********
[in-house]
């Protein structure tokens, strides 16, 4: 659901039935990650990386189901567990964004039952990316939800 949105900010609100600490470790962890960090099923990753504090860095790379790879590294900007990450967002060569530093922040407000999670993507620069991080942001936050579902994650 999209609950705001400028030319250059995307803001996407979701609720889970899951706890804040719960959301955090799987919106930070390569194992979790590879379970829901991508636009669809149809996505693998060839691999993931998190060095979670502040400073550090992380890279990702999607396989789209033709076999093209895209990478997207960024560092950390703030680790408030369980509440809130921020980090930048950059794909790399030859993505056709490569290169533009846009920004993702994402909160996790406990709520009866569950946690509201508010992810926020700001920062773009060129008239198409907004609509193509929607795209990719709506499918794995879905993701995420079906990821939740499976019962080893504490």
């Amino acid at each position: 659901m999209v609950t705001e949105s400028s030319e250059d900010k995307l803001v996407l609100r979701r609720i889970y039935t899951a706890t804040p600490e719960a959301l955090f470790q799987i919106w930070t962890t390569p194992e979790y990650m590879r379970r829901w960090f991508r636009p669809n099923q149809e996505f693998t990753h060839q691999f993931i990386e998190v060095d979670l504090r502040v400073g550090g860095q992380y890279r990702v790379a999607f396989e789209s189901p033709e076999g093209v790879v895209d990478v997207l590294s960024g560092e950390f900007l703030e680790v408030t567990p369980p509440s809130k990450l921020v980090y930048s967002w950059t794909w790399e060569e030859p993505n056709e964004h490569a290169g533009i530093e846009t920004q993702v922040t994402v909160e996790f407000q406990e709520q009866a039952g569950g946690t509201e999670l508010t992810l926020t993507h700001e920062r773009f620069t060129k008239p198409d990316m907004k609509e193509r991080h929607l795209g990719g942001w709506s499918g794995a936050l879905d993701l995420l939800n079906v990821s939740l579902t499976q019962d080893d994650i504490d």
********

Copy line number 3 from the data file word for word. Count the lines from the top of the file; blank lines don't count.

């Amino acid at each position: 659901m999209v609950t705001e949105s400028s030319e250059d900010k995307l803001v996407l609100r979701r609720i889970y039935t899951a706890t804040p600490e719960a959301l955090f470790q799987i919106w930070t962890t390569p194992e979790y990650m590879r379970r829901w960090f991508r636009p669809n099923q149809e996505f693998t990753h060839q691999f993931i990386e998190v060095d979670l504090r502040v400073g550090g860095q992380y890279r990702v790379a999607f396989e789209s189901p033709e076999g093209v790879v895209d990478v997207l590294s960024g560092e950390f900007l703030e680790v408030t567990p369980p509440s809130k990450l921020v980090y930048s967002w950059t794909w790399e060569e030859p993505n056709e964004h490569a290169g533009i530093e846009t920004q993702v922040t994402v909160e996790f407000q406990e709520q009866a039952g569950g946690t509201e999670l508010t992810l926020t993507h700001e920062r773009f620069t060129k008239p198409d990316m907004k609509e193509r991080h929607l795209g990719g942001w709506s499918g794995a936050l879905d993701l995420l939800n079906v990821s939740l579902t499976q019962d080893d994650i504490d």